JoziFolk - images of everyday life in South Africa


Professional Photography is dead! The Corpse just doesn't stink yet! 


I already know the responses I'm likely to get from this article and I'd like nothing better than to be proven wrong.

People are going to say things like: "Well if you weren't such a crap photographer maybe you wouldn't feel this way..." "The cream will always rise to the top..." "Maybe anyone can take a photograph but amateurs don't understand composition like we pros do..." "There'll always be a market for professional photographers..." and "Fuck you! You're just a negative prick!"

People will passionately proclaim their wedding/commercial/advertising/editorial photography (fill in whatever is appropriate) business is flourishing and that I'm just full of it and, maybe if I were a better photographer, I wouldn't write this garbage.

Naturally few, if any, will supply numbers to back up their claims.

Be that as it may. Professional photography is dead and though the corpse may not yet be fully rotted and stinking, anyone who believes otherwise is lying to himself.


Of course there are exceptions, and examples like Roger Ballen, Salgado and Alain Briot will be pointed out. But just as Stephen King, Amanda Hocking and John Locke are successful self-published Amazon Kindle authors, so there are around 1.8 million other authors on that platform who make less than $100 a year on it. Are they all crap writers? Nope. In the pile there are certainly many, many who are probably equally good but, as is the case in photography, it's hard for buyers to know who they are. Locke and Hocking became millionaires by being the first to offer their books at the ridiculous price of $0.99. The tactic saw them sell hundreds of thousands of books but their success forced others to follow suit and the de facto price for novels written by non-big-name authors, tumbled to $0.99! The next step in the rush to garner readers, was to offer books for free, in the hope readers would fall in love with the writers and be prepared to shell out for subsequent works. According to most reports, that seldom happened.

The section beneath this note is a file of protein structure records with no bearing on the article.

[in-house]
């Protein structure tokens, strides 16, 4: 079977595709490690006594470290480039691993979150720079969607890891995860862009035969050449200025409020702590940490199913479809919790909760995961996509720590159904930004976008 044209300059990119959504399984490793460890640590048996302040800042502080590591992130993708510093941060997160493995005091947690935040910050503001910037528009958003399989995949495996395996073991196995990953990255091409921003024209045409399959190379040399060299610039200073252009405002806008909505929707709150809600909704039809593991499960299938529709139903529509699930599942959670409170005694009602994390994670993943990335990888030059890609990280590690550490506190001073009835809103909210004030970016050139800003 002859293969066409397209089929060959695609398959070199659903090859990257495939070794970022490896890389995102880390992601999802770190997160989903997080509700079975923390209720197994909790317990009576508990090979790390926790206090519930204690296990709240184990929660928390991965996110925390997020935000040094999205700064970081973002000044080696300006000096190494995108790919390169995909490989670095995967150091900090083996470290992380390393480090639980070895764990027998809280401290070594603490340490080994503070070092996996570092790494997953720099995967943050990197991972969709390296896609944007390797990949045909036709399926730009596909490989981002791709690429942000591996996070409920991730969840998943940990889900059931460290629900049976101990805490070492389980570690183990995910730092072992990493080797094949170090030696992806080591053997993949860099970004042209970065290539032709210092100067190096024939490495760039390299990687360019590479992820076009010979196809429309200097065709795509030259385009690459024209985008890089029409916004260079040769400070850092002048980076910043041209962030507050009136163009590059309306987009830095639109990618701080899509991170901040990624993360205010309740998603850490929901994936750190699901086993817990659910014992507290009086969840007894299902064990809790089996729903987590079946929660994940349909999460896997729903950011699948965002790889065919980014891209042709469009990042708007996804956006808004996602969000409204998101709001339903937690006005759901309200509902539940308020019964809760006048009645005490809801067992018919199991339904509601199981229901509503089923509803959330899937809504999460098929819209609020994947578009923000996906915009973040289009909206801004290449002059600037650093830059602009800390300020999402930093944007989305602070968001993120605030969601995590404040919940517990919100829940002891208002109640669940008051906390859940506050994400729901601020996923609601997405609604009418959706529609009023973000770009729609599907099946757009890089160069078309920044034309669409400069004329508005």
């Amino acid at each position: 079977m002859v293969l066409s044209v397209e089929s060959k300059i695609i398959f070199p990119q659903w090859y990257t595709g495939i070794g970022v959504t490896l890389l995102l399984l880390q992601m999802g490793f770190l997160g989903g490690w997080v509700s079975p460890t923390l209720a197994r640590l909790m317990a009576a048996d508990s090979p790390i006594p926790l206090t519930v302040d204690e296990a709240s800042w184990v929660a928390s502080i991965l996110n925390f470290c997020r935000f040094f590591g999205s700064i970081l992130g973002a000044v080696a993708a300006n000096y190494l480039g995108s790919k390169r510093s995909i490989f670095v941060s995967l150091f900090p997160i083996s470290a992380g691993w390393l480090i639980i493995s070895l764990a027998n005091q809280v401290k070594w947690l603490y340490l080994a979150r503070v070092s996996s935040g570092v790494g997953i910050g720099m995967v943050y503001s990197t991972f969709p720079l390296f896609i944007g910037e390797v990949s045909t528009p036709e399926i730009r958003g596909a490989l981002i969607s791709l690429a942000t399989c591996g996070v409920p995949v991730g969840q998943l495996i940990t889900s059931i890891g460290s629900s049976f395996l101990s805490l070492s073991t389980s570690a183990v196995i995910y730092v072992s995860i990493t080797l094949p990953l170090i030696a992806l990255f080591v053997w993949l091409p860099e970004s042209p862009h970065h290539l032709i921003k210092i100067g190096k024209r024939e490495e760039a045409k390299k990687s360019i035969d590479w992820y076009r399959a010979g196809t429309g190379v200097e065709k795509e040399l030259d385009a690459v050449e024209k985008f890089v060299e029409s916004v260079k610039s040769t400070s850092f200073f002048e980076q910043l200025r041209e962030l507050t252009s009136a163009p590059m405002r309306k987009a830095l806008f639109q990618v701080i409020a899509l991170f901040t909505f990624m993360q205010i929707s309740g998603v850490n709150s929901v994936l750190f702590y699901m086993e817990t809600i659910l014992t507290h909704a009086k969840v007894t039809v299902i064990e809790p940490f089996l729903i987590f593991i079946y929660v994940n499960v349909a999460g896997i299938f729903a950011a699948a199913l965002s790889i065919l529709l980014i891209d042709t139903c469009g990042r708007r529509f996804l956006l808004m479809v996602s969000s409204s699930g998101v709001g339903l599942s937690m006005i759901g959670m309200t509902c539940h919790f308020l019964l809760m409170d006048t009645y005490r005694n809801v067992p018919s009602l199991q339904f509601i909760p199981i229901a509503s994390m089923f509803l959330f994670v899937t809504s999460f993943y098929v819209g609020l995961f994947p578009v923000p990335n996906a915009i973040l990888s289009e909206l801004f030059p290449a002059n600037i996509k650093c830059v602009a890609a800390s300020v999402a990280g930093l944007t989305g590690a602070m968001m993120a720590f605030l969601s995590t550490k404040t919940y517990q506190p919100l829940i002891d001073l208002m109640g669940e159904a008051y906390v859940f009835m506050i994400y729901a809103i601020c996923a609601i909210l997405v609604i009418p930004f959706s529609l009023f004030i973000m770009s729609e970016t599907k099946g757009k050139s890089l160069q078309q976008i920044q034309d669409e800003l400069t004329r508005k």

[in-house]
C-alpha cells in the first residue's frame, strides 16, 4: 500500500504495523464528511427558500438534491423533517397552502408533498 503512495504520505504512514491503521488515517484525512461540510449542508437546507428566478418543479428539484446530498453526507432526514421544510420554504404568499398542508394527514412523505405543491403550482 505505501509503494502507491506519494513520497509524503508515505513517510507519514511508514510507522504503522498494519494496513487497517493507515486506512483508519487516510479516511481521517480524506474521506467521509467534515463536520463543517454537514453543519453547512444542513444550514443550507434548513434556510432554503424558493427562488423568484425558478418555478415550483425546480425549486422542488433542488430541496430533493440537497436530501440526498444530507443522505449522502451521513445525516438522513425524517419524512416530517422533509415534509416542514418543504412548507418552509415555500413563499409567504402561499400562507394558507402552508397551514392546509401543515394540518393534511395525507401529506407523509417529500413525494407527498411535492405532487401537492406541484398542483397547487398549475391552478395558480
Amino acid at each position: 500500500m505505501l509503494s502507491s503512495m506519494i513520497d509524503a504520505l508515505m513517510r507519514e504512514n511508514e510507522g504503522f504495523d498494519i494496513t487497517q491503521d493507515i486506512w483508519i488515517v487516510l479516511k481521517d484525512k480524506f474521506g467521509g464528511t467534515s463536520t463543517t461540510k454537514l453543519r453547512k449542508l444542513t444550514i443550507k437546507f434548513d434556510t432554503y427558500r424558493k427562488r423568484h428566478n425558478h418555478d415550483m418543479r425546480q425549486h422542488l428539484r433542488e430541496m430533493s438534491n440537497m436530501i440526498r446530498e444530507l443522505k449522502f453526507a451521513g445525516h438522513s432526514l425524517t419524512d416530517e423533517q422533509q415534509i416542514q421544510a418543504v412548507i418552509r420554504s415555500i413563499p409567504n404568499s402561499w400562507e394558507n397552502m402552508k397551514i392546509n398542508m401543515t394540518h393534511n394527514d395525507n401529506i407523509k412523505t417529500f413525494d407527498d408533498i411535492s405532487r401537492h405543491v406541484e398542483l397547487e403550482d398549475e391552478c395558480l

What has in fact occurred is the perceived value of writing has diminished. If you can download a good book for free, why would you ever pay $10 dollars for it - unless it were written by Stephen King?

At any given moment there are thousands of free books on offer on Amazon and if their authors value their work so lowly - then they must be crap, right?

Cheap digital cameras

Exactly the same thing has happened in photography. 

Cheap digital cameras have made photography accessible to just about anyone and spawned the rise of "uncle Joes" and "momtographers": stay at home moms who've taken up photography as a hobby and a way to earn extra money. But what has this done to the industry?

It has created an overwhelming flood of images that makes it difficult for people to know the difference between good and bad photography. Instagram and Hipstamatic have made many believe pictures of their feet are works of art worthy of being displayed on gallery walls!

Nowadays, all that's required to call yourself a professional photographer is a camera - it can be an entry level model because, let's be honest, even they are capable of taking incredible photographs - a business card (optional), Facebook page and a way to overlay text on the bottom of a snapped photograph that reads "Joe Blogs Photographic." 

No doubt, pros will counter that they use professional equipment, have back up bodies and lenses, carry insurance etc., and those are all valid points, but increasingly clients don't care. They're happy with images that are in focus and can be posted on Facebook pages.